Speech and Language Traits of the 18-Month-Old

Your child’s speech and language development depends on his or her ability to hear. A hearing loss can interrupt or delay the ability to communicate. All children, even newborns and young babies, can have their hearing tested. If you suspect a hearing problem, ask your doctor to refer your child to an audiologist. Seek prompt medical treatment if you suspect your child may have an ear infection.

At age 18 months old, your child will...

  • use 10 to 50 words, including names
  • combine two words such as "all gone," "daddy bye-bye"
  • hear well and discriminate among many sounds
  • recognize pictures of familiar persons and objects
  • use words to make wants known, such as "more," "up"
  • imitate words and sounds more precisely
  • point and gesture to call attention to an event or to show wants
  • bring a familiar object from another room when asked to do so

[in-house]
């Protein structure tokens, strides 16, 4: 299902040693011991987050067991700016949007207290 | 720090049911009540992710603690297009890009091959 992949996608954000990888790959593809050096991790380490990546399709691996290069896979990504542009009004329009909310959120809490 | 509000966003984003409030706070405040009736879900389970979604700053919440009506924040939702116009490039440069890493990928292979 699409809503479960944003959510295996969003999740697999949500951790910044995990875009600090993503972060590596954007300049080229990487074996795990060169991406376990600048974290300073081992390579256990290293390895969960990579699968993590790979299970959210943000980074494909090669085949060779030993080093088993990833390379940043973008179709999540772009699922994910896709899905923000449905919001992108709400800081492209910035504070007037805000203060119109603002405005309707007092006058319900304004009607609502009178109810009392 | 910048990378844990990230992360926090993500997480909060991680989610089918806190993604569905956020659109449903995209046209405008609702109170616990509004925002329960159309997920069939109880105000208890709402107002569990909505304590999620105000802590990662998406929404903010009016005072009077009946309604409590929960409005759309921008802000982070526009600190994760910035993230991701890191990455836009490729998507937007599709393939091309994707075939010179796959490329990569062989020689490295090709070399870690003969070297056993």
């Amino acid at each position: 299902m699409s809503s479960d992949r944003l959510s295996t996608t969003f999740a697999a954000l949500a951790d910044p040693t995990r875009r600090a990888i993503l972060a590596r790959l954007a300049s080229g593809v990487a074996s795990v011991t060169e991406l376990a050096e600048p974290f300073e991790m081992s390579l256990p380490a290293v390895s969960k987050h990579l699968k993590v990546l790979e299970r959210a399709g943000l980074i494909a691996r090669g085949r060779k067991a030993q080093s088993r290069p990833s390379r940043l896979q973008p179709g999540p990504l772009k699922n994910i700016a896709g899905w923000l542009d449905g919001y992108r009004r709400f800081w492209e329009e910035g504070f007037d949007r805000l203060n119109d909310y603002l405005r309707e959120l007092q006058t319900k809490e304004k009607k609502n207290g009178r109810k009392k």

• follow simple commands
  • hum and may sing simple songs or tunes

You can stimulate the 18-month-old child’s speech by...

  • frequently reading books to the child
  • talking simply, clearly and slowly to the child
  • providing experiences to stimulate development of speech and language in the child: taking walks, going shopping, planting a garden, picnicking, or cleaning the house or yard together
  • talking to the child about new situations before you go, while you are there, and again after returning home
  • looking at the child when he or she talks to you
  • imitating and identifying sounds with the child, such as animal sounds, birds singing, sirens on fire trucks, running water
  • making speaking and listening experiences pleasant, worthwhile and fun for the child
  • allowing the child to listen to children’s records and tapes
  • praising the child’s efforts to communicate

Provided for you by the Speech & Hearing Board of the Baptist Health Care Foundation and United Way Agency.